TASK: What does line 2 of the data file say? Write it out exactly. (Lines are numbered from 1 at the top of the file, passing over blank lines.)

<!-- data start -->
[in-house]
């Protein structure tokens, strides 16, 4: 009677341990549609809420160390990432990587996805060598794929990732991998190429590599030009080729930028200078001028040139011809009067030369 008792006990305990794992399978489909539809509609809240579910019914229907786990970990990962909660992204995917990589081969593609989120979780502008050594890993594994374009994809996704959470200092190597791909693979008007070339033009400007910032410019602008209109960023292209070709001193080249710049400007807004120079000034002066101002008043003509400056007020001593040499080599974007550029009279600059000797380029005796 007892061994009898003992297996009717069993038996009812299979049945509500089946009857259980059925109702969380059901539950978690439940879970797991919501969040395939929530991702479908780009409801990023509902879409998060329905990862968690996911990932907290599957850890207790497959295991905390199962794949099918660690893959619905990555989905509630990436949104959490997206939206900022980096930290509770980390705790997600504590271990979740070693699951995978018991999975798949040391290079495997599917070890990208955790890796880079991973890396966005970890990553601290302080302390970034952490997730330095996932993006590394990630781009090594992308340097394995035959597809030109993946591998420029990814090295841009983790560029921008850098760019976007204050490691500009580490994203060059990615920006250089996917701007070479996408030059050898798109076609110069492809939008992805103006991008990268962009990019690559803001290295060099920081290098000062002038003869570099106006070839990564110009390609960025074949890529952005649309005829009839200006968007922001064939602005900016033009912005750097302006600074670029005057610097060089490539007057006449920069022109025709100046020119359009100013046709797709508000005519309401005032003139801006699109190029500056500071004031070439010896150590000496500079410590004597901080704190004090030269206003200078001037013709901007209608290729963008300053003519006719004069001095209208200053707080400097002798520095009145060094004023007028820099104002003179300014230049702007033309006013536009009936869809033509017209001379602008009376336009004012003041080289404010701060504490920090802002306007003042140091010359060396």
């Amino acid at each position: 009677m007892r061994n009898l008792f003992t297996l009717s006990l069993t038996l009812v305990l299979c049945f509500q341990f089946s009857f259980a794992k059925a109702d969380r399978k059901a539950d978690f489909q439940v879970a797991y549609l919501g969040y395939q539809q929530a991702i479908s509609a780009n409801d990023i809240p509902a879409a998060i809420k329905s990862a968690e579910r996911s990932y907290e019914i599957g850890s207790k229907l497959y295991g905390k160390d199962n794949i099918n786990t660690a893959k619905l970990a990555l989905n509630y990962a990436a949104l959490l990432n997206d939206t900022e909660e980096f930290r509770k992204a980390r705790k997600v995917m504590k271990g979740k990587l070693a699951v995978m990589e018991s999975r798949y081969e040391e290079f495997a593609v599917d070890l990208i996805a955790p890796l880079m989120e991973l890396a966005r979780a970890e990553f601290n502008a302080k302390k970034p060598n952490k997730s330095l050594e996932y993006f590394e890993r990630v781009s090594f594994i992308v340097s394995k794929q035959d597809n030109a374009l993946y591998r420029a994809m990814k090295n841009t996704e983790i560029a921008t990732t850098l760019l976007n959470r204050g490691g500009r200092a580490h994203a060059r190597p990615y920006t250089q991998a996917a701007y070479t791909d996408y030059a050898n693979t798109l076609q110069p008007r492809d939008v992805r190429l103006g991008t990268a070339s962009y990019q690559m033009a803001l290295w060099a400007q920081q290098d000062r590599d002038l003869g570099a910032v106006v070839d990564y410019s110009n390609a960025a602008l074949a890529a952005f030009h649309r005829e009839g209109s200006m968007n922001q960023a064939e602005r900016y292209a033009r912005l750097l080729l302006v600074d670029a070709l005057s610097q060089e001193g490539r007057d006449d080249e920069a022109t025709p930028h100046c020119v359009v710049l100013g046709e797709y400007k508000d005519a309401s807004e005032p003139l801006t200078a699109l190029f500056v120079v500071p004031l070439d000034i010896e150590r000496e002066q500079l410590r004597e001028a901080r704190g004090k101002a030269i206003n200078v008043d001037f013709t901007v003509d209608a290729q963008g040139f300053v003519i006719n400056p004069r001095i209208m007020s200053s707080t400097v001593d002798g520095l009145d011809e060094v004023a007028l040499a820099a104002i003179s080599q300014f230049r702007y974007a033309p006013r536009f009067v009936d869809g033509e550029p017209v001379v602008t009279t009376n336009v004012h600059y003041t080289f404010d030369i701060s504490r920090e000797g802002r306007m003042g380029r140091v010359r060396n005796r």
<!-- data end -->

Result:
């Protein structure tokens, strides 16, 4: 009677341990549609809420160390990432990587996805060598794929990732991998190429590599030009080729930028200078001028040139011809009067030369 008792006990305990794992399978489909539809509609809240579910019914229907786990970990990962909660992204995917990589081969593609989120979780502008050594890993594994374009994809996704959470200092190597791909693979008007070339033009400007910032410019602008209109960023292209070709001193080249710049400007807004120079000034002066101002008043003509400056007020001593040499080599974007550029009279600059000797380029005796 007892061994009898003992297996009717069993038996009812299979049945509500089946009857259980059925109702969380059901539950978690439940879970797991919501969040395939929530991702479908780009409801990023509902879409998060329905990862968690996911990932907290599957850890207790497959295991905390199962794949099918660690893959619905990555989905509630990436949104959490997206939206900022980096930290509770980390705790997600504590271990979740070693699951995978018991999975798949040391290079495997599917070890990208955790890796880079991973890396966005970890990553601290302080302390970034952490997730330095996932993006590394990630781009090594992308340097394995035959597809030109993946591998420029990814090295841009983790560029921008850098760019976007204050490691500009580490994203060059990615920006250089996917701007070479996408030059050898798109076609110069492809939008992805103006991008990268962009990019690559803001290295060099920081290098000062002038003869570099106006070839990564110009390609960025074949890529952005649309005829009839200006968007922001064939602005900016033009912005750097302006600074670029005057610097060089490539007057006449920069022109025709100046020119359009100013046709797709508000005519309401005032003139801006699109190029500056500071004031070439010896150590000496500079410590004597901080704190004090030269206003200078001037013709901007209608290729963008300053003519006719004069001095209208200053707080400097002798520095009145060094004023007028820099104002003179300014230049702007033309006013536009009936869809033509017209001379602008009376336009004012003041080289404010701060504490920090802002306007003042140091010359060396």